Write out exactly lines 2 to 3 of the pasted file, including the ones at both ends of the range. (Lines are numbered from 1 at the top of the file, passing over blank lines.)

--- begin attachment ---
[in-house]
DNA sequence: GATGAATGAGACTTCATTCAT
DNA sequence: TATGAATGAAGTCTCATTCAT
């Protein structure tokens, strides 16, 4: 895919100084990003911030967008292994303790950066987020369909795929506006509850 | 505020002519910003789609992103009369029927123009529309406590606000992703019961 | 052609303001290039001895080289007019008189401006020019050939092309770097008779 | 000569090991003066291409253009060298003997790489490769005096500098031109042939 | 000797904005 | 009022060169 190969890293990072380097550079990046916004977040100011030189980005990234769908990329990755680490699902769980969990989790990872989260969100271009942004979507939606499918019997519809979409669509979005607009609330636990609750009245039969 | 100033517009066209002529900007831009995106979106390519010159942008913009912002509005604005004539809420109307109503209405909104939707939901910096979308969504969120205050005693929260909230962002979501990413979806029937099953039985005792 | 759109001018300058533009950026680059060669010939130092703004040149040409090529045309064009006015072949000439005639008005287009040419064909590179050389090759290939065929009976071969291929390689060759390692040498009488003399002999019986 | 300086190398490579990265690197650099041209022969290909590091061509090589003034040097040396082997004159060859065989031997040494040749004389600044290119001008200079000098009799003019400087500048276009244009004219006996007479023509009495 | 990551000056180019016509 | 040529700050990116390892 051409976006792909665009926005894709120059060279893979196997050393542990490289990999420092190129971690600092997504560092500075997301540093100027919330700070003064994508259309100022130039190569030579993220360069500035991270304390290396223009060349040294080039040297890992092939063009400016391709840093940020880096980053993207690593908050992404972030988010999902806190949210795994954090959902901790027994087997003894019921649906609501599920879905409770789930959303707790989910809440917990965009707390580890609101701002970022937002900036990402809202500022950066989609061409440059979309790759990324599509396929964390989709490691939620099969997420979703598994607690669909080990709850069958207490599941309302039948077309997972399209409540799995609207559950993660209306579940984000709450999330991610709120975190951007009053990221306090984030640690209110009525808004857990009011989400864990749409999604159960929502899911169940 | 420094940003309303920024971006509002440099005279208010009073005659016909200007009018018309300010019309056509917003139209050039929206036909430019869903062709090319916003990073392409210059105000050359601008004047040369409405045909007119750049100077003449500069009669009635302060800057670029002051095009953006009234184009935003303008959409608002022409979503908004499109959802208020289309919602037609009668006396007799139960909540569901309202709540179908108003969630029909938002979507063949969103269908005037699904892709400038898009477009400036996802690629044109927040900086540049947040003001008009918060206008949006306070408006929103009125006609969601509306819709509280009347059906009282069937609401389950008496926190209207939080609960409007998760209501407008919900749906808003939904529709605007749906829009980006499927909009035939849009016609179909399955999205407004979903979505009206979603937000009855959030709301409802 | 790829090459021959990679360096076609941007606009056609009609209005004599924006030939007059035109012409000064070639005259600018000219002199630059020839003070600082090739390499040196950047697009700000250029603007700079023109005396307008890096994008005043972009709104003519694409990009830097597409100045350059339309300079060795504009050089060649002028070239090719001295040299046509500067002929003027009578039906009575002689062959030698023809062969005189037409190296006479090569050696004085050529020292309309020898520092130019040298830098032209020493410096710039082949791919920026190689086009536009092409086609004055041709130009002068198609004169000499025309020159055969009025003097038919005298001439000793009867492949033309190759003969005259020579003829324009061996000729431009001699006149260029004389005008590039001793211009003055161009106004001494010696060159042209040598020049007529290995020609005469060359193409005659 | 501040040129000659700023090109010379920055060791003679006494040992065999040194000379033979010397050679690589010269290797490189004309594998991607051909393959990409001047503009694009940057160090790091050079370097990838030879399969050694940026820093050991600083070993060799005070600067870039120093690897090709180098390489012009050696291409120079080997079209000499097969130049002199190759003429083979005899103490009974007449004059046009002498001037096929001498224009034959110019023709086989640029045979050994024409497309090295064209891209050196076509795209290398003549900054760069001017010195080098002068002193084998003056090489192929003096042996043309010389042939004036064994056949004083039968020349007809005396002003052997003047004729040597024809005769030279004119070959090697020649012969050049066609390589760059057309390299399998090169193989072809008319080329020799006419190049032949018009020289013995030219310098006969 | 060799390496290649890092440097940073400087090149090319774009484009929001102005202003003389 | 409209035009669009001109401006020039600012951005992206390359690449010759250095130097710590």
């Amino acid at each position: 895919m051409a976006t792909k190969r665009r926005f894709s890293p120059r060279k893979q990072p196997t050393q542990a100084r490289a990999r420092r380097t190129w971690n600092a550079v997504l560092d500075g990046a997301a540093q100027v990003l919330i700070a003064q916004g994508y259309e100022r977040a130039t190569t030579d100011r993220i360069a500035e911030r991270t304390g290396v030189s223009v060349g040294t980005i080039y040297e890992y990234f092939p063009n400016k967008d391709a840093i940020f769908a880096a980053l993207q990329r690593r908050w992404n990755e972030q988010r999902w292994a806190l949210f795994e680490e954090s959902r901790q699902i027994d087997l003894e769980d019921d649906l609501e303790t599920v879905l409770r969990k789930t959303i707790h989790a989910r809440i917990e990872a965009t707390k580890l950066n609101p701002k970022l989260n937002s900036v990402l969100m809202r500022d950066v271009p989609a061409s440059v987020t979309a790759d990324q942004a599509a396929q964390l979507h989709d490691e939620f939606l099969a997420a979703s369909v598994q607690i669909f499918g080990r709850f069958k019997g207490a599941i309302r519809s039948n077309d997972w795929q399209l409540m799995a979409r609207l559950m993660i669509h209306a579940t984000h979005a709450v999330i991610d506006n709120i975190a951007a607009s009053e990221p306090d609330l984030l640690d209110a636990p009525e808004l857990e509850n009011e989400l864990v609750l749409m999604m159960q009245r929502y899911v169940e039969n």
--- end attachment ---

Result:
DNA sequence: GATGAATGAGACTTCATTCAT
DNA sequence: TATGAATGAAGTCTCATTCAT